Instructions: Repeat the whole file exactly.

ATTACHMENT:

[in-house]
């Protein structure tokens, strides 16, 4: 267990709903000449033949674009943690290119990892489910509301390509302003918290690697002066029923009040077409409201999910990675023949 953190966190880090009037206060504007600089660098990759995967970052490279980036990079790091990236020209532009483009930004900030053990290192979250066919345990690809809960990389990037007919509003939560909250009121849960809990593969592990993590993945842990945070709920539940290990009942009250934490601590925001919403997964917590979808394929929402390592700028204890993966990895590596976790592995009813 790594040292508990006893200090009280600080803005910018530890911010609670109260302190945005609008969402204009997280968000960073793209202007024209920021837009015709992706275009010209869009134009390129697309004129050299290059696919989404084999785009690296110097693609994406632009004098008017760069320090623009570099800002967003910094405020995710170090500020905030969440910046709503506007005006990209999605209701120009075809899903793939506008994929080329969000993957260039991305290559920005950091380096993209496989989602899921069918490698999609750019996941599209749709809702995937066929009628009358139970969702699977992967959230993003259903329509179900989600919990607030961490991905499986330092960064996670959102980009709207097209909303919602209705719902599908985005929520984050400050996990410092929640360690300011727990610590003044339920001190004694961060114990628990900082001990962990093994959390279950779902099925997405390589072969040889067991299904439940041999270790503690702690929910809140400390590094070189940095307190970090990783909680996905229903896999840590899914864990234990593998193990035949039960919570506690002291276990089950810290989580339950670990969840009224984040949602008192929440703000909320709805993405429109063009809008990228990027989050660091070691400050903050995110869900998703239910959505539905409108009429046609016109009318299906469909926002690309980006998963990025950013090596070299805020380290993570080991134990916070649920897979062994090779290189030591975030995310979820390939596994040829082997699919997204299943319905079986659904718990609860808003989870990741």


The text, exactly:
[in-house]
């Protein structure tokens, strides 16, 4: 267990709903000449033949674009943690290119990892489910509301390509302003918290690697002066029923009040077409409201999910990675023949 953190966190880090009037206060504007600089660098990759995967970052490279980036990079790091990236020209532009483009930004900030053990290192979250066919345990690809809960990389990037007919509003939560909250009121849960809990593969592990993590993945842990945070709920539940290990009942009250934490601590925001919403997964917590979808394929929402390592700028204890993966990895590596976790592995009813 790594040292508990006893200090009280600080803005910018530890911010609670109260302190945005609008969402204009997280968000960073793209202007024209920021837009015709992706275009010209869009134009390129697309004129050299290059696919989404084999785009690296110097693609994406632009004098008017760069320090623009570099800002967003910094405020995710170090500020905030969440910046709503506007005006990209999605209701120009075809899903793939506008994929080329969000993957260039991305290559920005950091380096993209496989989602899921069918490698999609750019996941599209749709809702995937066929009628009358139970969702699977992967959230993003259903329509179900989600919990607030961490991905499986330092960064996670959102980009709207097209909303919602209705719902599908985005929520984050400050996990410092929640360690300011727990610590003044339920001190004694961060114990628990900082001990962990093994959390279950779902099925997405390589072969040889067991299904439940041999270790503690702690929910809140400390590094070189940095307190970090990783909680996905229903896999840590899914864990234990593998193990035949039960919570506690002291276990089950810290989580339950670990969840009224984040949602008192929440703000909320709805993405429109063009809008990228990027989050660091070691400050903050995110869900998703239910959505539905409108009429046609016109009318299906469909926002690309980006998963990025950013090596070299805020380290993570080991134990916070649920897979062994090779290189030591975030995310979820390939596994040829082997699919997204299943319905079986659904718990609860808003989870990741």